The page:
Interview Questions 

Prepare a list of questions that you may want to ask at an interview. Again, these should be based on what’s important to the business as noted earlier. Some useful questions I typically use prior to drilling down include:

  • We like to believe that we recruit for attitude above anything else. How would you describe your attitude to life, either professionally or personally?
  • Thinking about your life so far, what would you regard as your proudest achievement? Now, it doesn’t have to be the biggest achievement, simply the achievement that you are proud to tell others. Why did you choose that specific achievement?
  • What are you currently working on to be the best version of you?
  • Let’s say you were six months into the role, what would you want your colleagues to be saying about you? Secondly, our customers?
  • Looking at our core values, which one do you think more closely aligns with you? Why did you select that specific value/s?

Finally, experience tells me that we don’t always use our gut instinct when recruiting. Many years ago I was taught that if there is doubt, there is no doubt! It’s always held me in good stead. Last year I came across a new technique from Stephen Schwarzman, Chairman, CEO and co-founder of the global financial institution Blackstone. When discussing whether an individual will fit the culture of the organisation, Stephen applies the airport test by asking himself, “Would I want to be stuck waiting at the airport with you if our flight were delayed?”.


There has been lots of research conducted into the period of time it takes for a new employee to fully acclimatise to their new work environment and be fully productive. The answer – one to two years.1 It’s something that I failed to fully appreciate for many years as a manager. Now, don’t gasp in horror. It’s not that the new employee will be unproductive, it’s simply that they may not be fully productive, and as business owners and leaders, you need to be conscious of the research and manage your expectations. There are also some exceptions to the rule – some employees will hit the ground running.

Would I want to be stuck waiting at the airport with you if our flight were delayed?

Having conducted a robust interview process and selected the most suitable candidate, you need to make sure you give yourself the best opportunity of retaining the new employee and maximising their productivity, engagement and growth. There is an extensive list of actions that you can take and here are a few practical examples that will assist. These tips relate to all employees in the business.


Make sure you have a thorough induction program. There is no set formula and I would suggest that you are abundantly clear about priorities and expectations in the first three months as a minimum. During this time, coordinate regular check-ins and ask lots of curious questions in relation to how the new employee is feeling. Have you lived up to your promises at the interview, is there any additional support they need from you or their colleagues?


  • Build trust: respect and listen to your team members, treat them fairly, communicate your mistakes and weaknesses, keep your word and commitments,
  • Be a remarkable communicator: as noted in my article on leadership in the July edition of mivision, ensure you schedule regular check-ins with each team member extending to two-way feedback. Remember – a conversation is never wrong, it is never difficult, it is just a conversation,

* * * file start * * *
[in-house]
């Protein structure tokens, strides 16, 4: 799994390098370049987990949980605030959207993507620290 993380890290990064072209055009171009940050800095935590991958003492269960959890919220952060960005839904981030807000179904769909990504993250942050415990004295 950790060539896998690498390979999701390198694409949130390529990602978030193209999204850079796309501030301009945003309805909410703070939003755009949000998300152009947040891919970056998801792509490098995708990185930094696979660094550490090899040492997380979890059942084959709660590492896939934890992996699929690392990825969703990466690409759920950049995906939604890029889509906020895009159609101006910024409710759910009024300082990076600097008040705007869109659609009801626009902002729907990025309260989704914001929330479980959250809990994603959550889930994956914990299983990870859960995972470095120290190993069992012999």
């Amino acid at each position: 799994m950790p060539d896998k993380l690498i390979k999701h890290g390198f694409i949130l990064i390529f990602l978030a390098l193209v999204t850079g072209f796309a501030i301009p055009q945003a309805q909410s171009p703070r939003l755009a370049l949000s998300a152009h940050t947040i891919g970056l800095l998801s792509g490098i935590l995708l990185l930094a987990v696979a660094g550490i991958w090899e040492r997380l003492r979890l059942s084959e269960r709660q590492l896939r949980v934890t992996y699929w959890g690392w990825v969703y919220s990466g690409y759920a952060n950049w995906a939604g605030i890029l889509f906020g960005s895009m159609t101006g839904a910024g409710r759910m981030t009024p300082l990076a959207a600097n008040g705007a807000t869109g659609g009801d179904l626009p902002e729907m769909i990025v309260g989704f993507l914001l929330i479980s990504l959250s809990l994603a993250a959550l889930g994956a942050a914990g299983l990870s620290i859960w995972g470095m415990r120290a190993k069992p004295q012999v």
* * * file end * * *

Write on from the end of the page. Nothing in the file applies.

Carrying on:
• Recognise the right things: empirical evidence tells us that recognition delivers a heightened level of engagement, productivity and loyalty. So, make sure you get into a rhythm of recognising and rewarding performance and the right behaviours. Use stories to deliver feedback,
  • Invest in the team: have regular career conversations with your team members. If career conversations were more regular, 82% of people would be more engaged with the work they do, 78% would be more likely to share their ideas and 75% would be more likely to remain in the business,
  • Be a great listener: most people do not listen with the intent to understand, instead listening with the intent to reply. There are numerous listening techniques, including using non-verbal cues such as nodding or smiling to indicate you are tuned into conversations with your team. Scan your body language e.g. are you feeling intense, uptight and how is this being perceived?
  • Use words to help people excel: performance, for the most part, is related to how people are treated. Much of this has to do with what we say and how we say it. The key is being emotionally intelligent in the moment. Next time you want to provide an observation of a team member’s behaviour try this: Instead of: “Here’s where you need to improve”, use: “Here’s what worked best for me and why”, and
  • Inspire your team: galvanise team members around your business and nurture their goodwill.

The importance of your role as a leader cannot be overstated. The number one reason people leave an organisation is their manager. You need to be the best version of you every day to every team member.

To conclude, the apparent burden of managing people can become your greatest reward. Yes, I know it seems incongruous. People are your greatest asset and recruiting, retaining and growing the right people will deliver an outstanding return if you are willing to make the necessary investment.

Rob Ellis is an independent speaker and coach who provides full day workshops on the subjects of people (discussed here) as well as leadership, culture, retail WOW and B2B customer management. Visit robellis.com.au. 


  1. Oakes, Kevin. How long does it take to get fully productive: Training Industry Quarterly Winter 2012 
  2. Talk The Talk: How Ongoing Career Conversations Drive Business Success. Right Management Group.